India’s ministry of electronics and information technology (MeitY) is most likely to go back and take a check on vaping laid out as a part of its proposed rules for policing the internet content. The respected center has proposed strict changes to the Act where they have to withdraw all sort of advertisement of e-cigarettes from any sort of public forum or social media or web pages like Facebook, Twitter, Whatsapp etc.
Electronic Nicotine Delivery Systems or ENDS were asked to stop any sort of promotion of e-cigarettes. This system holds the right to promote e-cigarettes or any sort of vaping mechanism. At the moment they occupy a null grey area in India’s market.
This followed the submissions made by India’s uprising vaping community that using e-cigarettes is less harmful than traditional cigarettes. It is considered to be 95% less harmful than the original cigarettes. It is considered not to be as harmful as smoking or chewing tobacco. Therefore their appeal is that it should not be included in the newly imposed rules.
Officials from ENDs have given out for appeals that if vaping is actually promoting the reduction of cigarettes, reduction of intoxicants and not promoting any harmful substances then it shouldn’t be banned from the promotion. They believe there is nothing illegal in vaping and it is considered to help the smokers to quit smoking.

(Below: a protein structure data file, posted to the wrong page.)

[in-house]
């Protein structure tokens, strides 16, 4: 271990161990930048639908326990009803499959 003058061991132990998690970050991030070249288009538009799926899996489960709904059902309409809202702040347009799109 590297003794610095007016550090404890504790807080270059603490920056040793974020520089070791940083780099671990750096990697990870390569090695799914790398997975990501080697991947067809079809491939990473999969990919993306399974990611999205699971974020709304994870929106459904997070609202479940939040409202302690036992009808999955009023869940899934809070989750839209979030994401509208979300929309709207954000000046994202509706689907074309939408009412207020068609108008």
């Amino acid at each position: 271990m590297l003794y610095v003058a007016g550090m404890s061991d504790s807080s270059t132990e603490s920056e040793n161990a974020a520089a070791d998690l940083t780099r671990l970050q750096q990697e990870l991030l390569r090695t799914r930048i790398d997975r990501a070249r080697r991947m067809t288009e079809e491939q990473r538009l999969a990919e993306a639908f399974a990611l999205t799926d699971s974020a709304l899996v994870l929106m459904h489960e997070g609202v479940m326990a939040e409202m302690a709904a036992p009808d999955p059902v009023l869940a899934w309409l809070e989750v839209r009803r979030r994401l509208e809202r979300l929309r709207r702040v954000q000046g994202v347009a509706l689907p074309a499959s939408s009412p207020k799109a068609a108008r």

The Association of Vapers India(AVI), in its detailed submissions to MeitY on 31st January, the debate over the fact that as per the present framed amendments, it would prevent public health education on how vaping and e-cigarettes are less risky alternatives to smoking. The advocates of vaping say that this is a major wrong step taken in the public health policy especially in a country where the death rate is more than a million annually and the cause is of tobacco usage.
MeitY plans on keeping the public health provision in the rulebooks. However, they will probably keep in mind to not to promote anything that is contrary to the safety of safety and health of people including cigarettes and intoxicants.
Major organizations have also spoken up about the newly imposed intermediary guidelines, though most of them have spoken out of concern over surveillance and protectionism, not public health. Wikipedia, Mozilla, and Microsoft-owned Github recently have sent a letter to India’s government that is critically discussed of the proposed rules. The same has been done by the Asia Internet Coalition, a major industrial unit that represents giant tech platforms like Facebook, Amazon, and Google.
ENDs presently lie in a legal grey area in India. They are banned from 8 of 29 states. They are yet not banned nationally, though the health ministry has introduced a non-binding advisory suggesting something that clearly states to ban e-cigarettes.